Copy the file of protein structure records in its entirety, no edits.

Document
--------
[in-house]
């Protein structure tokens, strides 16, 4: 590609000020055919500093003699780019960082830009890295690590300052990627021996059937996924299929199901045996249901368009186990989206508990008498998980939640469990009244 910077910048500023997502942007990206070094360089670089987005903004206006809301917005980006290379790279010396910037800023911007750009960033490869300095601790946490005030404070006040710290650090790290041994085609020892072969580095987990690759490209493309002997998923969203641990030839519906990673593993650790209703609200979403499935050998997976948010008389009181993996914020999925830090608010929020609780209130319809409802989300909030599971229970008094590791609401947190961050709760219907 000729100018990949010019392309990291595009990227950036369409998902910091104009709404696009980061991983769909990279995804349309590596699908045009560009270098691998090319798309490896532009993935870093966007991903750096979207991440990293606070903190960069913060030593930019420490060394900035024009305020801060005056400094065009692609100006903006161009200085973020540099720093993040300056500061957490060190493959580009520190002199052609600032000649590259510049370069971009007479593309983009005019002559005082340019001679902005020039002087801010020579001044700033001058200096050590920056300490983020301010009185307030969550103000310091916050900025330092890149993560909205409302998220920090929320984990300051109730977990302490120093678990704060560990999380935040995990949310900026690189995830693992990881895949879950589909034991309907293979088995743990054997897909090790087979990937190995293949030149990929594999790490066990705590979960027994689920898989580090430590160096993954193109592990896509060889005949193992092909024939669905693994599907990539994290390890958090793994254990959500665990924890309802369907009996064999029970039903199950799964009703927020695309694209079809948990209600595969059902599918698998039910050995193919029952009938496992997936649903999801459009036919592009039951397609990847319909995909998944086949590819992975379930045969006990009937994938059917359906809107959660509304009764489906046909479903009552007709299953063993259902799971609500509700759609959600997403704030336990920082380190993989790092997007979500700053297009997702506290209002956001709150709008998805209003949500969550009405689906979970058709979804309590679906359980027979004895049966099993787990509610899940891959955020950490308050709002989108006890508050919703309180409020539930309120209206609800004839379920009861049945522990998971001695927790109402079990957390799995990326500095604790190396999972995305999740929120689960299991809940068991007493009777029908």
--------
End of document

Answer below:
[in-house]
């Protein structure tokens, strides 16, 4: 590609000020055919500093003699780019960082830009890295690590300052990627021996059937996924299929199901045996249901368009186990989206508990008498998980939640469990009244 910077910048500023997502942007990206070094360089670089987005903004206006809301917005980006290379790279010396910037800023911007750009960033490869300095601790946490005030404070006040710290650090790290041994085609020892072969580095987990690759490209493309002997998923969203641990030839519906990673593993650790209703609200979403499935050998997976948010008389009181993996914020999925830090608010929020609780209130319809409802989300909030599971229970008094590791609401947190961050709760219907 000729100018990949010019392309990291595009990227950036369409998902910091104009709404696009980061991983769909990279995804349309590596699908045009560009270098691998090319798309490896532009993935870093966007991903750096979207991440990293606070903190960069913060030593930019420490060394900035024009305020801060005056400094065009692609100006903006161009200085973020540099720093993040300056500061957490060190493959580009520190002199052609600032000649590259510049370069971009007479593309983009005019002559005082340019001679902005020039002087801010020579001044700033001058200096050590920056300490983020301010009185307030969550103000310091916050900025330092890149993560909205409302998220920090929320984990300051109730977990302490120093678990704060560990999380935040995990949310900026690189995830693992990881895949879950589909034991309907293979088995743990054997897909090790087979990937190995293949030149990929594999790490066990705590979960027994689920898989580090430590160096993954193109592990896509060889005949193992092909024939669905693994599907990539994290390890958090793994254990959500665990924890309802369907009996064999029970039903199950799964009703927020695309694209079809948990209600595969059902599918698998039910050995193919029952009938496992997936649903999801459009036919592009039951397609990847319909995909998944086949590819992975379930045969006990009937994938059917359906809107959660509304009764489906046909479903009552007709299953063993259902799971609500509700759609959600997403704030336990920082380190993989790092997007979500700053297009997702506290209002956001709150709008998805209003949500969550009405689906979970058709979804309590679906359980027979004895049966099993787990509610899940891959955020950490308050709002989108006890508050919703309180409020539930309120209206609800004839379920009861049945522990998971001695927790109402079990957390799995990326500095604790190396999972995305999740929120689960299991809940068991007493009777029908």